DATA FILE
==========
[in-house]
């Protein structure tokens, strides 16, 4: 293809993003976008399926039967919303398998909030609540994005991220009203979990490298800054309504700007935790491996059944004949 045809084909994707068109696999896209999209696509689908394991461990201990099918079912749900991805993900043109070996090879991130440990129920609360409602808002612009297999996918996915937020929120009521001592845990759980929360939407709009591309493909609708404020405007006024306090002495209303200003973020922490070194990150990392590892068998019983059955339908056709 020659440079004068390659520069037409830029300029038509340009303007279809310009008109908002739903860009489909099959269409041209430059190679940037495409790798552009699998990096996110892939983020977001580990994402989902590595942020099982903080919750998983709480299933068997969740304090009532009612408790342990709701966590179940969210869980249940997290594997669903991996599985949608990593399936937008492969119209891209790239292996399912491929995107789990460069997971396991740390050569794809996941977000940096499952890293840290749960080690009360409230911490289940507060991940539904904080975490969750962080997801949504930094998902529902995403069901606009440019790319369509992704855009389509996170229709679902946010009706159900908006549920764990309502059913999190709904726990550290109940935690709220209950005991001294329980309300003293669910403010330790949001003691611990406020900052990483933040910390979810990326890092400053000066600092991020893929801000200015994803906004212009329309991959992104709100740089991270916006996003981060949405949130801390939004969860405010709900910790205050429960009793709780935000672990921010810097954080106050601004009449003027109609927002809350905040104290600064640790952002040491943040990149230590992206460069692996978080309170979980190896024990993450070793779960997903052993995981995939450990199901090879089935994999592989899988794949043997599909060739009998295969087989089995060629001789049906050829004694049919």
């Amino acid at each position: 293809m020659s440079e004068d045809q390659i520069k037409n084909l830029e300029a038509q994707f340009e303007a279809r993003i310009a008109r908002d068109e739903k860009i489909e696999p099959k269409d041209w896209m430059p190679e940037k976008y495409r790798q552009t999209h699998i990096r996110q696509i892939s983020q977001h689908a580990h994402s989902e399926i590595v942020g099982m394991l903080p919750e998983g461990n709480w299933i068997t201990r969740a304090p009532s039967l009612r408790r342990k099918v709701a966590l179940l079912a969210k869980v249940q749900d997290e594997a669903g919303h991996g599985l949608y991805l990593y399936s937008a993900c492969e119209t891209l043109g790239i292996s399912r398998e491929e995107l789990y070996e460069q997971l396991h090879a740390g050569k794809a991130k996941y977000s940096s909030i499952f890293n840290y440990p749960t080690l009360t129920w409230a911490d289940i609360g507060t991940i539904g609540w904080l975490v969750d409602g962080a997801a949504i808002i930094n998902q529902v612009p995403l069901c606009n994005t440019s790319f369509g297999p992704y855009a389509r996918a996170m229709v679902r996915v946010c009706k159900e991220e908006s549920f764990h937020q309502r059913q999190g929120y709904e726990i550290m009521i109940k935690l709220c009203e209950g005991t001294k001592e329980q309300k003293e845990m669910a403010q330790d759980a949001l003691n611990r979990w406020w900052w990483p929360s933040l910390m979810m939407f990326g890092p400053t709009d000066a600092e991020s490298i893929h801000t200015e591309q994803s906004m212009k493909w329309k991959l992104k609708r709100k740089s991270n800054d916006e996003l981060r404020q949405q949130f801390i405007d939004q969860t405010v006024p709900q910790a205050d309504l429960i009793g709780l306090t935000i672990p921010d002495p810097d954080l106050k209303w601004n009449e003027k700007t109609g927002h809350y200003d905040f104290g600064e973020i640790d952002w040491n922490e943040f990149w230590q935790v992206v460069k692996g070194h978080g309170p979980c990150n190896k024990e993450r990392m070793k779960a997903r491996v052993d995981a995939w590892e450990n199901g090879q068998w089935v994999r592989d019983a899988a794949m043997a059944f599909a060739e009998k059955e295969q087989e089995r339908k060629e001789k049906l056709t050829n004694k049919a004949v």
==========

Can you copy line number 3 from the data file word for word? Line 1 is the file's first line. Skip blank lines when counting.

């Amino acid at each position: 293809m020659s440079e004068d045809q390659i520069k037409n084909l830029e300029a038509q994707f340009e303007a279809r993003i310009a008109r908002d068109e739903k860009i489909e696999p099959k269409d041209w896209m430059p190679e940037k976008y495409r790798q552009t999209h699998i990096r996110q696509i892939s983020q977001h689908a580990h994402s989902e399926i590595v942020g099982m394991l903080p919750e998983g461990n709480w299933i068997t201990r969740a304090p009532s039967l009612r408790r342990k099918v709701a966590l179940l079912a969210k869980v249940q749900d997290e594997a669903g919303h991996g599985l949608y991805l990593y399936s937008a993900c492969e119209t891209l043109g790239i292996s399912r398998e491929e995107l789990y070996e460069q997971l396991h090879a740390g050569k794809a991130k996941y977000s940096s909030i499952f890293n840290y440990p749960t080690l009360t129920w409230a911490d289940i609360g507060t991940i539904g609540w904080l975490v969750d409602g962080a997801a949504i808002i930094n998902q529902v612009p995403l069901c606009n994005t440019s790319f369509g297999p992704y855009a389509r996918a996170m229709v679902r996915v946010c009706k159900e991220e908006s549920f764990h937020q309502r059913q999190g929120y709904e726990i550290m009521i109940k935690l709220c009203e209950g005991t001294k001592e329980q309300k003293e845990m669910a403010q330790d759980a949001l003691n611990r979990w406020w900052w990483p929360s933040l910390m979810m939407f990326g890092p400053t709009d000066a600092e991020s490298i893929h801000t200015e591309q994803s906004m212009k493909w329309k991959l992104k609708r709100k740089s991270n800054d916006e996003l981060r404020q949405q949130f801390i405007d939004q969860t405010v006024p709900q910790a205050d309504l429960i009793g709780l306090t935000i672990p921010d002495p810097d954080l106050k209303w601004n009449e003027k700007t109609g927002h809350y200003d905040f104290g600064e973020i640790d952002w040491n922490e943040f990149w230590q935790v992206v460069k692996g070194h978080g309170p979980c990150n190896k024990e993450r990392m070793k779960a997903r491996v052993d995981a995939w590892e450990n199901g090879q068998w089935v994999r592989d019983a899988a794949m043997a059944f599909a060739e009998k059955e295969q087989e089995r339908k060629e001789k049906l056709t050829n004694k049919a004949v």